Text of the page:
New York Times asked me a question on April 25th on Putin's pros and cons of invading E. Ukraine and here is what I wrote back to them, but I don't think they used any of this, so I think I can post without preempting any story. As you can see cons outweigh pros, and, therefore, I think Moscow will continue to opt for using protests in E. Ukraine to push ahead with May 11th referendum there, prevent May 25th presidential elections, and convince Kiev to first adopt a new constitution to codify federalism and neutrality of Ukraine before electing its president and governors.
The basic cons are as follows:
· Ukrainian armed forces and interior troops are more likely to offer armed resistance to an overt attack by Russian troops in Eastern Ukraine. Ukrainian units are mostly manned with locals, and, that’s what made it difficult for units in Crimea to mount resistance – after all, as polls show, majority of residents there have been pro-Russian, which should come as no surprise as many of them are ethnic Russians. The share of ethnic Ukrainians in Eastern Ukraine is considerably greater than in Crimea. Also, the interim government in Kiev has deployed units from central and western Ukraine to that region. In Crimea, which has functioned as an autonomous republic, there was and there is a clear ethnic Russian majority that has always strongly favored integration into Russia. Such majority is absent in eastern Ukraine. A February 2013 poll: 33.2 percent of respondents in the Donetsk region, 24.1 percent in the Lugansk region and 15.1 percent in the Kharkiv region backed the idea of joining Russia. Though most people in Ukraine's eastern regions are Russian-speaking, ethnic Ukrainians accounted for 56.9% in the Donetsk region, 70.7% in the Kharkiv region and 58% in the Lugansk region, as opposed to just 24% in Crimea, according to the 2001 census, which was the last one conducted. All this makes is much more likely that advancing Russian units will encounter first organized resistance by Ukrainian armyy and then guerilla war afterwards.
· There is no clear line separating pro-Russian parts of eastern Ukraine from others whereas Crimea can be cut off from Ukraine by imposing control over Isthmus of Perekop, which is only 5-km wide at its narrowest point. Therefore, establishing a line separating conquered areas from rest of Ukraine would be more difficult, but not very difficult.
· Russia may gain more land, but land is probably last thing that the largest country in the world needs, while such a move would bury Russia’s hopes for an Ukraine that would be neutral militarily, if not politically.
· Deployment of Russian troops into E. Ukraine will spur not only US, but also reluctant Old Europe to impose much harsher sanctions on individual Russian officials and businessmen as well as on companies and, possibly, sectors of the Russian economy, in what may send Russia’s already stagnating economy, into a full-blown recession, which, if it is long, would make it difficult for Vladimir Putin to honor the social contract with the population. Such sanctions would leave Russia without many important technologies it needs to develop and diversify its economy. More important, isolation by West would be more likely, in what would leave Russia with no choice, but to edge closer to China, and, that won’t be a partnership of equals, I am afraid.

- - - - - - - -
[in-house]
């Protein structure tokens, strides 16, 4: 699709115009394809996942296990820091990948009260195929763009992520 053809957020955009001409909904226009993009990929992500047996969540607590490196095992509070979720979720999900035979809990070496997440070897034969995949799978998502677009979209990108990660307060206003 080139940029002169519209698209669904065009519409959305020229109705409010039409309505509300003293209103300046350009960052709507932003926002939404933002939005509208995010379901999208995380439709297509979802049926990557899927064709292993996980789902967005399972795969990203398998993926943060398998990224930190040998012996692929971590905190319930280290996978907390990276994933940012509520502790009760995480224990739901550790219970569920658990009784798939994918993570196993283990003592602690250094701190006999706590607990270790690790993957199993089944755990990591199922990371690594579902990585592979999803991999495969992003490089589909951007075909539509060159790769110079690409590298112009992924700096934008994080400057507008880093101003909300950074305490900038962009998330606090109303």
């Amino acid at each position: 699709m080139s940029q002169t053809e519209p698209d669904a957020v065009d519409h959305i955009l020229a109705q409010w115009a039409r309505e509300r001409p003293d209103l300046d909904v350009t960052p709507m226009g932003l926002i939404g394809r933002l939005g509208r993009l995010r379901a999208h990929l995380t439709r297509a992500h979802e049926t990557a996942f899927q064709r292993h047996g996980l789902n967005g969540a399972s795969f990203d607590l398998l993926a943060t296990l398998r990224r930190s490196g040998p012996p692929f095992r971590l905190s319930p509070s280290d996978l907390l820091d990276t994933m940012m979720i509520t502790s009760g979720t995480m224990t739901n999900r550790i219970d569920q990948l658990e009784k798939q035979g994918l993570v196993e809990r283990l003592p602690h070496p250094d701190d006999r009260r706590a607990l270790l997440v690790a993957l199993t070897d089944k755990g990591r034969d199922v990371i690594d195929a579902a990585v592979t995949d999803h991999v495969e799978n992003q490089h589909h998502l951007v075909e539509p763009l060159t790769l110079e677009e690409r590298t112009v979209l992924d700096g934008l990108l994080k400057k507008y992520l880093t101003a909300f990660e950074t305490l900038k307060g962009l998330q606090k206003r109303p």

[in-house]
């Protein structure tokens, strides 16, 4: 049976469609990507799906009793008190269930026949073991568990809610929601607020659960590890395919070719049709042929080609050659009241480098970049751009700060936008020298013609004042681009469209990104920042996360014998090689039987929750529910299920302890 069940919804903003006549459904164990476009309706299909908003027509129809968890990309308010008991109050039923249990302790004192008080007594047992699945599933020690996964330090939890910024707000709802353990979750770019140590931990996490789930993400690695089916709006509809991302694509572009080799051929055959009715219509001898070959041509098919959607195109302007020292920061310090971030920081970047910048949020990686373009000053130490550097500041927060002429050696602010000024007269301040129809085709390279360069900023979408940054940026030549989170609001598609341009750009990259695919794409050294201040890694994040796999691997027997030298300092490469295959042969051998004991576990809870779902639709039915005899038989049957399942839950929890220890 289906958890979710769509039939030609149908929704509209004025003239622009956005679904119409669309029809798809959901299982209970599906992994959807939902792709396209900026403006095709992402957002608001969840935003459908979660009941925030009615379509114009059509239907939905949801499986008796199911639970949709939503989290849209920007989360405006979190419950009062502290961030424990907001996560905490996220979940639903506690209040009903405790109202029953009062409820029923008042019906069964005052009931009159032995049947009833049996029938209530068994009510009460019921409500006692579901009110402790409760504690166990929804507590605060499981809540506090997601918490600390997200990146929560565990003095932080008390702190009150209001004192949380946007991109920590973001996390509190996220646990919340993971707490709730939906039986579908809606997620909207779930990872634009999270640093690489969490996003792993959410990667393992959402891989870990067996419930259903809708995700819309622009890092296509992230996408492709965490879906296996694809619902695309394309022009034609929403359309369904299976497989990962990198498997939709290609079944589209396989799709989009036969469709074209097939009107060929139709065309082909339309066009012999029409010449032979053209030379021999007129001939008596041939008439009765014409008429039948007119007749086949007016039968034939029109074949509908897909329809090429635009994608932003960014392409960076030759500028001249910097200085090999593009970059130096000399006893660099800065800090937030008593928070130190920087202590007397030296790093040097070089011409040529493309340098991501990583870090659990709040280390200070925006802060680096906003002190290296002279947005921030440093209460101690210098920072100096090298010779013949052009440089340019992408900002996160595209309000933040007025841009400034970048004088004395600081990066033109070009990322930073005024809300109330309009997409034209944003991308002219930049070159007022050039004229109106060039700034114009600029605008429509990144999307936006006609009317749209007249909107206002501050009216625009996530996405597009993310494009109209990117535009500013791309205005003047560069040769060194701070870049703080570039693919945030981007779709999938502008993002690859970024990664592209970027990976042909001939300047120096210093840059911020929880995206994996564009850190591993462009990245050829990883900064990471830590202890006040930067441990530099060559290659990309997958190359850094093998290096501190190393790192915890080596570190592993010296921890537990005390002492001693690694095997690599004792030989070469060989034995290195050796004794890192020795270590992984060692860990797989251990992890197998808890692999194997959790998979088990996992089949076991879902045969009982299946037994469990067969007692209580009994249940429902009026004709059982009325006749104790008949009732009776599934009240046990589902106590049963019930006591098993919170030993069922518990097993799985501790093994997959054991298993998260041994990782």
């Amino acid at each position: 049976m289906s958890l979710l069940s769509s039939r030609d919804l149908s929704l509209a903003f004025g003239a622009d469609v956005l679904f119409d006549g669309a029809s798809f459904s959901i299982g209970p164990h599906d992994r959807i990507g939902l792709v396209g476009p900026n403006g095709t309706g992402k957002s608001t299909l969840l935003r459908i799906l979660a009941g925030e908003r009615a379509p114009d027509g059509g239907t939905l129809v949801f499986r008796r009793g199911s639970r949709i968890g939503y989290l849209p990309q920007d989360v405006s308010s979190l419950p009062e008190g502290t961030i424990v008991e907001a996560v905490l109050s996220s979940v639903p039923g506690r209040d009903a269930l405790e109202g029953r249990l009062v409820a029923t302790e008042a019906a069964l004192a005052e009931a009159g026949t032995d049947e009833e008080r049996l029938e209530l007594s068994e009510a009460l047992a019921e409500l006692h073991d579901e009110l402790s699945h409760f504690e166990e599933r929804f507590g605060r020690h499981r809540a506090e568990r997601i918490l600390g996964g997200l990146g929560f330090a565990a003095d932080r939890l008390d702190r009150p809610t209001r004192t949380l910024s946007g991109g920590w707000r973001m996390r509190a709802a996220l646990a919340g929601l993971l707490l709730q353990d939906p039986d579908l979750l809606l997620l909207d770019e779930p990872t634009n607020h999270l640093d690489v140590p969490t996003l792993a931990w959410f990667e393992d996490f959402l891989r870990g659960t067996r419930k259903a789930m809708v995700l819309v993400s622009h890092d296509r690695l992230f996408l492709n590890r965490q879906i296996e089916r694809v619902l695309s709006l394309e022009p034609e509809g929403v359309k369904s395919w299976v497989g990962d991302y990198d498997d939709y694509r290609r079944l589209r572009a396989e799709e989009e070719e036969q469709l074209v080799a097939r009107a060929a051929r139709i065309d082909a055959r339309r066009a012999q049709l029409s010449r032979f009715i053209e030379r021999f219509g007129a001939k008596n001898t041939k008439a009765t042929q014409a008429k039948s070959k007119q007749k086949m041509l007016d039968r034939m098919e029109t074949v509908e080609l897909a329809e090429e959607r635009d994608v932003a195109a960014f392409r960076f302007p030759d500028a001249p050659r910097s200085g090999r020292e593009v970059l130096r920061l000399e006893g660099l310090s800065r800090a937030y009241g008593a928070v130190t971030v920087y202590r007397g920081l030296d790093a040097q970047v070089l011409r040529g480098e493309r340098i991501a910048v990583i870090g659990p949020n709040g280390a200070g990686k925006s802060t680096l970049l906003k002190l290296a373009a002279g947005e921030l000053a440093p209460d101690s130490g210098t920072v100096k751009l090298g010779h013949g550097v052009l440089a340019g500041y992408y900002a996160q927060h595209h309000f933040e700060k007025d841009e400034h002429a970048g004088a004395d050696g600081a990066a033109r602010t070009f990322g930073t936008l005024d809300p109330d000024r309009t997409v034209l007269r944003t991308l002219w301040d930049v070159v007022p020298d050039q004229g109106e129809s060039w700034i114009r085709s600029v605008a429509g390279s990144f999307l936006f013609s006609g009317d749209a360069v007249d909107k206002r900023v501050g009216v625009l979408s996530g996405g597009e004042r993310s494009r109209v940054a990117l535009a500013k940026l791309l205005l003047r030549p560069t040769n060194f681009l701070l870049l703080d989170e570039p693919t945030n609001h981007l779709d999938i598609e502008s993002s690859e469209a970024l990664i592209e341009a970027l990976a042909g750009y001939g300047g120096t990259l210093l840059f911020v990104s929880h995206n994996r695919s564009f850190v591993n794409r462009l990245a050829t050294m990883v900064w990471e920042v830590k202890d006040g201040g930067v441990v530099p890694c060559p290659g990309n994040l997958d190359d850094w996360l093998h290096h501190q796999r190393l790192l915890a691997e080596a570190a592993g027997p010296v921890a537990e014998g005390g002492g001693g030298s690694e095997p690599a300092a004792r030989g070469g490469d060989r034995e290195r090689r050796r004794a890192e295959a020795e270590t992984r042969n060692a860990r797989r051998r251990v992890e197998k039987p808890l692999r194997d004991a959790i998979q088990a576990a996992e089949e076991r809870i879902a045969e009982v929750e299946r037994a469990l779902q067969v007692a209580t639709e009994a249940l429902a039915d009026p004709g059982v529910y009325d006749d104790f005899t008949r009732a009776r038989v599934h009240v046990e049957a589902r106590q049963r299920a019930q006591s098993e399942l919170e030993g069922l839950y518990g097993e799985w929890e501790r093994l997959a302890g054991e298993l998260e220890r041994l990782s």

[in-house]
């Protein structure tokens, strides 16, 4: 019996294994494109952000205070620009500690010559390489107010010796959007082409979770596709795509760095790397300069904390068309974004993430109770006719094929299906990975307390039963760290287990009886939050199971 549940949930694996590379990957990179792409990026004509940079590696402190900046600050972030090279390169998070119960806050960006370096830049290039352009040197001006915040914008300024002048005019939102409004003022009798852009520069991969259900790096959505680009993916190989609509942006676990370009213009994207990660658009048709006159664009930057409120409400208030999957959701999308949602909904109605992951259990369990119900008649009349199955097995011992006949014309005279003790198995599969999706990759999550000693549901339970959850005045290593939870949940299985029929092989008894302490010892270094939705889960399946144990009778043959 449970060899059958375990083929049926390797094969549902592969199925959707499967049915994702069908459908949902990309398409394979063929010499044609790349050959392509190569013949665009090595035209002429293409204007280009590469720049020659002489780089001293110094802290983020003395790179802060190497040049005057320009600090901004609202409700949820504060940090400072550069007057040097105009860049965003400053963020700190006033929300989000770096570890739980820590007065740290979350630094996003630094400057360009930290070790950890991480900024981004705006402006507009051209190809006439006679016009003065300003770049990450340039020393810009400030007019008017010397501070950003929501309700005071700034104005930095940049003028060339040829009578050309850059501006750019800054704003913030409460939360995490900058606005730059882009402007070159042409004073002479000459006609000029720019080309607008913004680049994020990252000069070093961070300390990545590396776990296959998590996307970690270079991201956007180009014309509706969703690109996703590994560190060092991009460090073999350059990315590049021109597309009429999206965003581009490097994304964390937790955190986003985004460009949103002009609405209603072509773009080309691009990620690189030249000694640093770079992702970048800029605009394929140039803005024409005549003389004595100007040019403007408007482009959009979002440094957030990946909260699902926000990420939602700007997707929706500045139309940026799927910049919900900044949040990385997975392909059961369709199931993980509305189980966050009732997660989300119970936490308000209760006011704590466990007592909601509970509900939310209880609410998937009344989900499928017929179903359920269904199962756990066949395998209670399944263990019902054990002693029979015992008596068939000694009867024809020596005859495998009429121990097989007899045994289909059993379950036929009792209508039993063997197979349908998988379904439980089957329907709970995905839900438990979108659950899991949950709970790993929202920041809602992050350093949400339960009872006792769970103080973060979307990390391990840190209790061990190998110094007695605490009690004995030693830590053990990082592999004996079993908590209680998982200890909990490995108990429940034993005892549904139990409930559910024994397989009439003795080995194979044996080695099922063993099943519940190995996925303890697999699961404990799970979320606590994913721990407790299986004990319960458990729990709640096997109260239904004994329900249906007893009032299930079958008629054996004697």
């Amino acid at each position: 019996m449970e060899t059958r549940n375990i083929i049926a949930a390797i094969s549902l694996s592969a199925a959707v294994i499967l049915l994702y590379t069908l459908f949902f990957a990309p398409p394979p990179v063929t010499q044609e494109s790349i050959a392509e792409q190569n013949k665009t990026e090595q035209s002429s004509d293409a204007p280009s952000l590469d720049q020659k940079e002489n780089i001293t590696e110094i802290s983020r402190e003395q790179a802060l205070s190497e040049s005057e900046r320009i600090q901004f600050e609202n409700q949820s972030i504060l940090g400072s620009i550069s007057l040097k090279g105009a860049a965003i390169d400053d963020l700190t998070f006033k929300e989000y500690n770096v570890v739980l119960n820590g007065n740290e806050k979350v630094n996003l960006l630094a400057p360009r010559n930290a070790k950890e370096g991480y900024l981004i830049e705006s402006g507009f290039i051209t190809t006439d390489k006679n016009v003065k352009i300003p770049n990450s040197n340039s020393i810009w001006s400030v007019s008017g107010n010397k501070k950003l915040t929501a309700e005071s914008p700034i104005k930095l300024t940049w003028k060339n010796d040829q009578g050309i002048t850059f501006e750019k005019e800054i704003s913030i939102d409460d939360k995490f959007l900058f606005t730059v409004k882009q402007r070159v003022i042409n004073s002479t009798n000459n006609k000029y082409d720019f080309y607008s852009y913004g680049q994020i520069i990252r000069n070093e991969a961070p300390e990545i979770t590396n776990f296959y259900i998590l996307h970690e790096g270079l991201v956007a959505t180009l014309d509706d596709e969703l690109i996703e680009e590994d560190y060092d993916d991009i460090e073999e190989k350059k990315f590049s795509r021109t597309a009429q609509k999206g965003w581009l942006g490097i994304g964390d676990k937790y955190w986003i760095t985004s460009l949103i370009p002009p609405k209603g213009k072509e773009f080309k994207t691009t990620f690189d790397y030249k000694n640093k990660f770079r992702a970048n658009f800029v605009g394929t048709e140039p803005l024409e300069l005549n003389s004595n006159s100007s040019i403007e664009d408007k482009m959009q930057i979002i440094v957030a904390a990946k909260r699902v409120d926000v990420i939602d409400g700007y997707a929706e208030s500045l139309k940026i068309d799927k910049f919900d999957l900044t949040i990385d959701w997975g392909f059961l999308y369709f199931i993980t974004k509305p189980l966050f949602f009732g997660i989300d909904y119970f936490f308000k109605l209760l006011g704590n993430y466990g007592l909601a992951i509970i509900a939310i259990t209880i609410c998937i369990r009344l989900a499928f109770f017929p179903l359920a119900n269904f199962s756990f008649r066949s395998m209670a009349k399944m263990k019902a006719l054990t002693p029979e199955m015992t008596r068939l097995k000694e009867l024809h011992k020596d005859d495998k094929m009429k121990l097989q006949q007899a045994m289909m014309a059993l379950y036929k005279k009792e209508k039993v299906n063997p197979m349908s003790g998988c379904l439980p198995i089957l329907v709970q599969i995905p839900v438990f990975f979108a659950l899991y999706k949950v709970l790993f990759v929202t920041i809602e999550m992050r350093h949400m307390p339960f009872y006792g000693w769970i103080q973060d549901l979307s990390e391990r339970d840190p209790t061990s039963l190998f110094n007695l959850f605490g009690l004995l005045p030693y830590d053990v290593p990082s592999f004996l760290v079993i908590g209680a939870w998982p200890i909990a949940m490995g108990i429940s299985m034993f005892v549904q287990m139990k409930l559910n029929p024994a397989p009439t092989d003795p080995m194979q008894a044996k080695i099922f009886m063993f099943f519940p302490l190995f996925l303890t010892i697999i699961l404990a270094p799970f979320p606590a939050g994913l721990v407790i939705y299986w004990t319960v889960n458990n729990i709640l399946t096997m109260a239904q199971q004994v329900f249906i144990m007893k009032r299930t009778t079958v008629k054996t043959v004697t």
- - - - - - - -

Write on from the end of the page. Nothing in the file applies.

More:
· The Russian budget will be saddled with extra expenditures that would be needed to take over the interim Ukrainian government’s public, social and other obligations in financing E. Ukraine, where many regions are recipients of subsidies from the national budget.
· Further undermine supremacy of international law – that Moscow has been championing all the years after disintegration of USSR – and seal Russia’s reputation as a revisionist power.
· Dim Russia’s hopes for being given a substantive say in legal mechanisms of collective European security, strengthen proponents of containing Russia in NATO who argue deterrence of Russia should be the alliance’s new old mission.
The basic pros would include:
· Strengthening Putin’s popularity among the nationalist electorate in Russia.
· Reaffirming the lesson to post-Soviet states as to what would be the alternative to accommodating Russia’s interests.
· Strengthening Russia’s reputation as a state that is prepared to withstand Western pressure to pursue a policy of its own choice.
· Increasing Russia’s GDP and population. Depending on how far Russian troops go, these increases could vary. Eastern Ukraine’s GDP equals 3.4% of Russian GDP, but its population equals 14% of Russian population, so demographic gain for Russia, but not a huge economic gain. The social burden would not be as great given that the eastern Ukraine’s GDP per capita is $3397 while Russia’s GDP per capita is $4,037 in current dollars. In comparison, the losses for Ukraine would be disastrous: almost half of population and GDP.
PS I also wonder what Putin may have been promised (and what guarantees have been given that the promise would be kept) when he decided to end categorical opposition to holding the presidential elections in Ukraine prior to changes in Constitution and called for delay of referendums in E. Ukraine. Wonder if this plan by Kiev to grant most of his wish for federalization could be part of the promise.